a crazy game idea: Drag trash-talkin' gobs of goo to build a giant
tower higher and higher. They squirm and giggle and climb upward over
the backs of their brothers, but be careful! A constant battle against
gravity, if you build a tower that's too unstable, it will all fall
of Goo" was downloaded over 100,000 times within months of hitting the
net, it was dubbed “Internet Game of the Month” in one magazine, it was
demoed on G4 and at the Experimental Gameplay Workshop at GDC, and it
was one of over fifty games we made as a part of the Experimental Gameplay Project at Carnegie Mellon's Entertainment Technology Center.
And like the rest of them, it was made in under a week, by one person.
project started in Spring 2005 with the goal of discovering and rapidly
prototyping as many new forms of gameplay as possible. A team of four
grad students, we locked ourselves in a room for a semester with three
1. Each game must be made in less than seven days,
2. Each game must be made by exactly one person,
3. Each game must be based around a common theme i.e. "gravity", "vegetation", "swarms", etc.
the project progressed, we were amazed and thrilled with the onslaught
of web traffic, with the attention from gaming magazines, and with
industry professionals and academics all asking the same questions,
"How are you making these games so quickly?" and "How can we do it too?"
lay it all out here. Through the following tips, tricks, and examples,
we will discuss the methods that worked and those that didn't. We will
show you how to slip into a rapid prototyping state of mind, how to set
up an effective team, and where to start if you've thought about making
something new, but weren't sure how. We hope these well-tested
guidelines come in useful for you and your next project, big or small!
easy browsing, all tips and tricks are organized into four sections:
Setup, Design, Development, and General Gameplay. Enjoy!
1. Setup: Rapid is a State of Mind
prototyping is more than just a useful tool in pre-production – it can
be a way of life! This section will show how to set up and begin
thinking like a rapid prototyper.
Embrace the Possibility of Failure - it Encourages Creative Risk Taking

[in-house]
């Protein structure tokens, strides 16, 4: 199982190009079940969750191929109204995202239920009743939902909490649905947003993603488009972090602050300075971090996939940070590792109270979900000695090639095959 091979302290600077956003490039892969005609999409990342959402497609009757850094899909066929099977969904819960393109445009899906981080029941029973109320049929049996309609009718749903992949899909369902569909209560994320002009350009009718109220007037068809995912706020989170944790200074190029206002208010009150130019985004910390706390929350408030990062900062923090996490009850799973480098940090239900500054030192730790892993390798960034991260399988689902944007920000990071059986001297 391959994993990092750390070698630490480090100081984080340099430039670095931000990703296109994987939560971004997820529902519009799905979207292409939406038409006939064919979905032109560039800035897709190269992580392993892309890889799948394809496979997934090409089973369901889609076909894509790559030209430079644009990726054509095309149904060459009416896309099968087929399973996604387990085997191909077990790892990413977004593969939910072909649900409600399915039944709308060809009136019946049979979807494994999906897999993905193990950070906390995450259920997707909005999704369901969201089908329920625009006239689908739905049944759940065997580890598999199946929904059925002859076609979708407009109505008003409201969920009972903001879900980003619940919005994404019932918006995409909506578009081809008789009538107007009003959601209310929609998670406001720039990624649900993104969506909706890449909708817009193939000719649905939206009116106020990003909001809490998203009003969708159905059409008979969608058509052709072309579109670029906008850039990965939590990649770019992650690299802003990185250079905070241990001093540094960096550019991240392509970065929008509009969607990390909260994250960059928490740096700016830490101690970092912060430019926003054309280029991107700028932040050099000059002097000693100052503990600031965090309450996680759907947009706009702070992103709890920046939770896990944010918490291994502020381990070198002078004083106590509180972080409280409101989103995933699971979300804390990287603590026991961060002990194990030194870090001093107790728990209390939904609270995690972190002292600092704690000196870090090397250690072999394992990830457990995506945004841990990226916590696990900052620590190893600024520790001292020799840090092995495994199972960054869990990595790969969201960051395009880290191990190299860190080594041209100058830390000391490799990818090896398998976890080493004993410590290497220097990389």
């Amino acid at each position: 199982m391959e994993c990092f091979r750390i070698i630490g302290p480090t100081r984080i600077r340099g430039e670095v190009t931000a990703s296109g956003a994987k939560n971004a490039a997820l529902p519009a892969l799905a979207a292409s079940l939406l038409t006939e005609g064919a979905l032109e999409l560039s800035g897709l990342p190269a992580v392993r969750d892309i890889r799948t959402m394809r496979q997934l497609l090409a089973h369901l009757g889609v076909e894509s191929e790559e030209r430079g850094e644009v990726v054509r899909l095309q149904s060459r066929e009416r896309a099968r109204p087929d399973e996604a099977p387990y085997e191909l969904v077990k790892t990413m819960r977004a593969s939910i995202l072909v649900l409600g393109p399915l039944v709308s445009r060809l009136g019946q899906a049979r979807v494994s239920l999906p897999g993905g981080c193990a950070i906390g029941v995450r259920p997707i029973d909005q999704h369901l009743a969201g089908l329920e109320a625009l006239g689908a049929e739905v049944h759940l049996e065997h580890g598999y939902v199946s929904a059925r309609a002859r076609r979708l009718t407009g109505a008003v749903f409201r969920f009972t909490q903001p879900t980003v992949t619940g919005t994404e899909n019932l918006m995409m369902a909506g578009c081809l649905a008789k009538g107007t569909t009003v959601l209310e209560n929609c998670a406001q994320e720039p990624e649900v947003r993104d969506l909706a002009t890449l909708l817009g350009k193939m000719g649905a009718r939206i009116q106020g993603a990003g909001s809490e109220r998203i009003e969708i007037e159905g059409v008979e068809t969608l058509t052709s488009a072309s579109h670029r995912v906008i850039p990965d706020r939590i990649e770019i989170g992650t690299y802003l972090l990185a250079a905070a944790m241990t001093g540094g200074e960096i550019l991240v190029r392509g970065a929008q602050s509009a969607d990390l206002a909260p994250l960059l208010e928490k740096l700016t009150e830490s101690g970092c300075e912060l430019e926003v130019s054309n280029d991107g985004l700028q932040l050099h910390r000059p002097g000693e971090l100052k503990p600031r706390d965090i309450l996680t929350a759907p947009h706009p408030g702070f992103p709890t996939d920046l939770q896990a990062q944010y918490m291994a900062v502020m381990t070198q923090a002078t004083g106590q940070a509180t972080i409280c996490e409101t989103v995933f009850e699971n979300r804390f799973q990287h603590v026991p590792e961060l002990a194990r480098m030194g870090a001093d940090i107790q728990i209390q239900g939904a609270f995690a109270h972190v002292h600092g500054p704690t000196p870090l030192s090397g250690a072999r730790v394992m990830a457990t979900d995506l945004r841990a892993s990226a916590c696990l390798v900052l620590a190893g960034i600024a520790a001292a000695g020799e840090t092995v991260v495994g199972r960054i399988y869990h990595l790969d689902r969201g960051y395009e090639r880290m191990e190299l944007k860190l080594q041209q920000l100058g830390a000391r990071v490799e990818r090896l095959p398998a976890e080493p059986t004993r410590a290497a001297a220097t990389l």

all about that little trouble-maker we call “risk”. Fear of failure, as
far as we can tell, is the reason why movie licenses and double digit
franchise games keep getting made. It's like always choosing to go to
McDonalds instead of an unexplored new restaurant – always safer to
rely on a well-known adequate option rather than take that risky plunge
into the unknown but potentially delicious.
good rapid prototyper would realize that failure is ok! That's what
prototyping is for, so go crazy! If you fail, there will be dozens
more, and chances are, you'll learn something anyway. By embracing the
possibility of failure, rewarding experimentation becomes possible.
Mr. Gray: “Mime
After Mime” and “A Mime to Kill” were two games I made that attempted
gameplay using only positional audio cues with no visuals. Although
they were utter failures, the whole team was thrilled to take such a
bold risk to prove the failure of audio-only gameplay, and I could
point with pride to my hideous creations. As I gathered experience
throughout the project, I was able to take more directed risks that
lead to successful games.”
Enforce Short Development Cycles (More Time != More Quality)
only need a few days. It seems like a natural and comforting thing to
say, “Hey we made a great game in one week. Therefore, if we spend TWO
weeks, it will be TWICE as good!” Of course this isn't the case. We
found that generally any gameplay idea can be prototyped effectively in
less than one week. Extra slop time tends to yield diminishing returns.
Some prototypes, for instance, took just a single evening to throw
together, while others got an extra week or two of love. Surprisingly,
we found that there was no correlation between time spent in
development and how successful the game ultimately turned out.
Constrain Creativity to Make You Want it Even More
most successful games grew out of specific themes or “toys”, like
“gravity” or “swarming” or “make a game targeted towards a
predominantly female casual gamer demographic”. Somehow, it became